October 17, 2013
2 min read

Severe obesity is a risk factor for virological failure

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BRUSSELS — There was no significant difference between obese and nonobese patients with HIV in the time to undetectable viral loads after treatment initiation with an efavirenz-based regimen, researchers reported here at EACS 2013.

However, severe obesity warrants careful consideration by clinicians because individuals weighting more than 95 kg were more likely to experience a viral load rebound after achieving an initial virological suppression, suggesting that the standard efavirenz (Sustiva, Bristol-Myers Squibb) dosage may not be sufficient in obese individuals, they said.

"The response to [efavirenz] should be monitored carefully in patients with severe obesity," Catia Marzolini, PharmD, PhD, of the University Hospital Basel in Switzerland, said during a presentation.

Catia Marzolini, PharmD, PhD 

Catia Marzolini

Marzolini and colleagues used data from a large European collaborative study, COHERE, to assess the incidence of virological failure in obese patients treated with regimens containing efavirenz compared with nonobese patients. The researchers used Cox regression analyses to determine the association between weight and time to first undetectable viral load (≤50 copies/mL) after treatment initiation, as well as the time to viral load rebound, defined as two consecutive viral load levels of >50 copies/mL after initial viral suppression during 5 years of follow-up. Obese patients were grouped according to their weight (group I, <80 kg; group II, ≥80 to <85 kg; group III, ≥85 to <90 kg; group IV, ≥90 to <95 kg; and group V, ≥95 kg).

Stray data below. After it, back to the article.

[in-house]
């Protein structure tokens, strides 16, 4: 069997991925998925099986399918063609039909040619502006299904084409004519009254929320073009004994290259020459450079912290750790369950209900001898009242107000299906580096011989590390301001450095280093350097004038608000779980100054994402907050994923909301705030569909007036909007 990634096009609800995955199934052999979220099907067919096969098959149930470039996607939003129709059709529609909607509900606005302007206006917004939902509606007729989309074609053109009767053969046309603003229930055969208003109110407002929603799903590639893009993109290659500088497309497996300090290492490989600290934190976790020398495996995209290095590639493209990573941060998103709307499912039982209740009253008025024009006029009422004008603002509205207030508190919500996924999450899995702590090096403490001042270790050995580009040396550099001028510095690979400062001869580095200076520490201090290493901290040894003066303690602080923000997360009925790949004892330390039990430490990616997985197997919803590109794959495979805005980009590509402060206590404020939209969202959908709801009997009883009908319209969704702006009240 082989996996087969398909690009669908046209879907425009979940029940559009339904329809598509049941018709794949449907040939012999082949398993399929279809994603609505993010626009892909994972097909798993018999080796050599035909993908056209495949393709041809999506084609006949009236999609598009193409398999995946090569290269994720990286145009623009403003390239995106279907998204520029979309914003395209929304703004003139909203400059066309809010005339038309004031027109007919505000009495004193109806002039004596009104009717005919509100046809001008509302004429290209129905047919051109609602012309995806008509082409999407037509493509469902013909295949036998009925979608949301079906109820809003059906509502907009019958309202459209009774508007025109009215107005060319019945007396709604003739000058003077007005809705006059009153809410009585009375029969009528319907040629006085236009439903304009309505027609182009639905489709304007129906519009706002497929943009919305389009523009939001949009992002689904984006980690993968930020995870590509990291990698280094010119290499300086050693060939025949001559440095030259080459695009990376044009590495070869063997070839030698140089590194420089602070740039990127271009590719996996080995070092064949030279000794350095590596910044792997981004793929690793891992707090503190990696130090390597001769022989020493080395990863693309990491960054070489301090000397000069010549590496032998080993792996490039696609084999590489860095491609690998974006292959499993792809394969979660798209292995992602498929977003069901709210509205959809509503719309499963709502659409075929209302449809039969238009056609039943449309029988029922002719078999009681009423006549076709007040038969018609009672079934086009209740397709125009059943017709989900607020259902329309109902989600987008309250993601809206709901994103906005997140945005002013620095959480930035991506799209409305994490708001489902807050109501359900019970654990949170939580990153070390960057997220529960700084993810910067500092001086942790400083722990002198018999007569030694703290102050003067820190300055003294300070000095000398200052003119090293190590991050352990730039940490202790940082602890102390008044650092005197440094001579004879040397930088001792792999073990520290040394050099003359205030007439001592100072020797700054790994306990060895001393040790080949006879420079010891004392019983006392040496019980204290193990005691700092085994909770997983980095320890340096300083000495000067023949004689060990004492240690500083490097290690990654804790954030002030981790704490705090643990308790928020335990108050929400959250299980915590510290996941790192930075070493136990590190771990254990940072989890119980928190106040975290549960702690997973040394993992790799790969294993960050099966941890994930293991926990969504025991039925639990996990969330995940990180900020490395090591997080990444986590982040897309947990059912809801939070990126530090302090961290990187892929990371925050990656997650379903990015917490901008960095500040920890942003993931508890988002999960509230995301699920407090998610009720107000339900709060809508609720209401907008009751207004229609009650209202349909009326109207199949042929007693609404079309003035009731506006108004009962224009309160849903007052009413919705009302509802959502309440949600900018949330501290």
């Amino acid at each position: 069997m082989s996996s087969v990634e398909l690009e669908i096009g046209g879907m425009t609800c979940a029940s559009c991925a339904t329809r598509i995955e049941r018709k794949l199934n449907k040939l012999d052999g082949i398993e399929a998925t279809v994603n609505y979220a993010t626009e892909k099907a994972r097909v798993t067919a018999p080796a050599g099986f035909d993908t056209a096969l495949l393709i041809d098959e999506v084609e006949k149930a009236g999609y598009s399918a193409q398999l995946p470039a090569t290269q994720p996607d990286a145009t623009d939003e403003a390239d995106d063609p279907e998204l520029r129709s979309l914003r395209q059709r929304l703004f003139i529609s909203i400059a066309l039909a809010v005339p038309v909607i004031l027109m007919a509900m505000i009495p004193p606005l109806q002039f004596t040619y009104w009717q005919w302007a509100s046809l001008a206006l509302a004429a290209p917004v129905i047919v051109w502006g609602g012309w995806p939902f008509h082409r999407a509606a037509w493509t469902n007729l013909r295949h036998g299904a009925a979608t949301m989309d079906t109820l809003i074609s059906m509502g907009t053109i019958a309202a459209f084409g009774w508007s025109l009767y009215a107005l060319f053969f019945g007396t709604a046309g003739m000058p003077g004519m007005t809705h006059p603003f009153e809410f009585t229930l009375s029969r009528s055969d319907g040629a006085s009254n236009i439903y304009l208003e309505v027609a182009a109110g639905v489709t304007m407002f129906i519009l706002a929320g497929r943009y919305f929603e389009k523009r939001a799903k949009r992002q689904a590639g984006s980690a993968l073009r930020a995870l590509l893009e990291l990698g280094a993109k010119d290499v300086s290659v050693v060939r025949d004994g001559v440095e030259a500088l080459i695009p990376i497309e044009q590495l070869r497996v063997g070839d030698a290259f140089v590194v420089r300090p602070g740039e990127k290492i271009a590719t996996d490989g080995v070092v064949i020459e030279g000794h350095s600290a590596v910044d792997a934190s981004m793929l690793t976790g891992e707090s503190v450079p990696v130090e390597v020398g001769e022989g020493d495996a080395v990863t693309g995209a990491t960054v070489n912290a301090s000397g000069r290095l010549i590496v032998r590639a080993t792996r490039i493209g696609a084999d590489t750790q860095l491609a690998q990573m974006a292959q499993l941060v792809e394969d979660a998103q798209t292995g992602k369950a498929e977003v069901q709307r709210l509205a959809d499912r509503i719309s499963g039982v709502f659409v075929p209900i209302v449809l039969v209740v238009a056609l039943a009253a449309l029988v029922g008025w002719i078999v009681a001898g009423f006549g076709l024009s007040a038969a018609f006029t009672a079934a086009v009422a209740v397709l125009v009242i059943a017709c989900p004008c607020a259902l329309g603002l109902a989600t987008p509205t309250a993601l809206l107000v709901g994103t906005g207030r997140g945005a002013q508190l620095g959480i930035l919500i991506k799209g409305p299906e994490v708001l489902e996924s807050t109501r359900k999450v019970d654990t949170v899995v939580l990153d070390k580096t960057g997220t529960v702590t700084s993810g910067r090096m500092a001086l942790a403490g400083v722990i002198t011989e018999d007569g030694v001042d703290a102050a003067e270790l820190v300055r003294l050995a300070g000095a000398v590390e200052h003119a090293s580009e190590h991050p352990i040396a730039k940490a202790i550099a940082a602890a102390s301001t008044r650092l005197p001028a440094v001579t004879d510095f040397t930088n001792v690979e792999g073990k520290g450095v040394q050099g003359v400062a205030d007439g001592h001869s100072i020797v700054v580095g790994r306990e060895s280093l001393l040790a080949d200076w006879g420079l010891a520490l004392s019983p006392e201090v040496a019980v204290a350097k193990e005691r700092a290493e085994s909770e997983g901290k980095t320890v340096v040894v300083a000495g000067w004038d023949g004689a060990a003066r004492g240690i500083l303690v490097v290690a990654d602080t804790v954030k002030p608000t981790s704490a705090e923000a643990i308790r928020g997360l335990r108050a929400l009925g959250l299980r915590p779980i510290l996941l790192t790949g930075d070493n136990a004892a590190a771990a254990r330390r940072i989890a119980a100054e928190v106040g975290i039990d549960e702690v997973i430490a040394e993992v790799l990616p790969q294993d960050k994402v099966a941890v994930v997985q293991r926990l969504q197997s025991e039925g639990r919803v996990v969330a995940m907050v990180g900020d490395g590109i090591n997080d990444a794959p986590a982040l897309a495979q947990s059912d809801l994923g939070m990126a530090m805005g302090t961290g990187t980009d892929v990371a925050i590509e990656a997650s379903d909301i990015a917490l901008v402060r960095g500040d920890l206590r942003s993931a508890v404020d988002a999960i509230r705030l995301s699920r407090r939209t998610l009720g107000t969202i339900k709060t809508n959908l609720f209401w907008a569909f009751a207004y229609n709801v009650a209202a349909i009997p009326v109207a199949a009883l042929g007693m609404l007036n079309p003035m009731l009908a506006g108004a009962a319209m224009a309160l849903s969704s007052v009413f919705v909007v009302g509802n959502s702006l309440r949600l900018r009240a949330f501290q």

The study included 13,431 patients, of whom 10,455 (77.8%) had normal-to-low weight (group I, reference group), with 1,178 (8.8%) in group II, 731 (5.4%) in group III, 463 (3.5%) in group IV and 604 (4.5%) in group V. Among the entire cohort, 11,310 (84.2%) achieved viral suppression, of whom 3,867 (34.2%) experienced a subsequent viral load rebound (P=.0003).

After adjusting their analyses for demographic, viral and treatment-related factors, as well as for cohort and calendar year, the researchers found that the time to undetectable viral load was not significantly different among weight groups. However, the time to subsequent rebound was significantly shorter in individuals weighting at least 95 kg (adjusted relative hazard [ARH]=1.28; 95% CI, 1.09-1.50) as compared with those weighting less than 80 kg.

Additional analyses indicated that the time to viral rebound was driven primarily by Caucasian race and male gender, "suggesting gender and ethnicity-related differences in drug exposure and/or obesity-induced immunomodulatory activity," the researchers said.

There were several limitations to the study, such as unavailable data on patients' height and problems with data transcription related to patients' BMI.

Marzolini said additional studies are required to clearly define antiretroviral dose requirements in obese patients with HIV, and therapeutic drug monitoring may be a useful tool to tailor treatment in this population.

Catia Marzolini, PharmD, PhD can be reached at the division of infectious diseases and hospital epidemiology, University Hospital Basel, Petersgraben 4, 4031 Basel, Switzerland.

For more information:

Marzolini C. Abstract #PS3/3. Presented at: 14th European AIDS Conference; Oct. 16-19, 2013; Brussels.

Disclosure: Marzolini reports no relevant financial disclosures.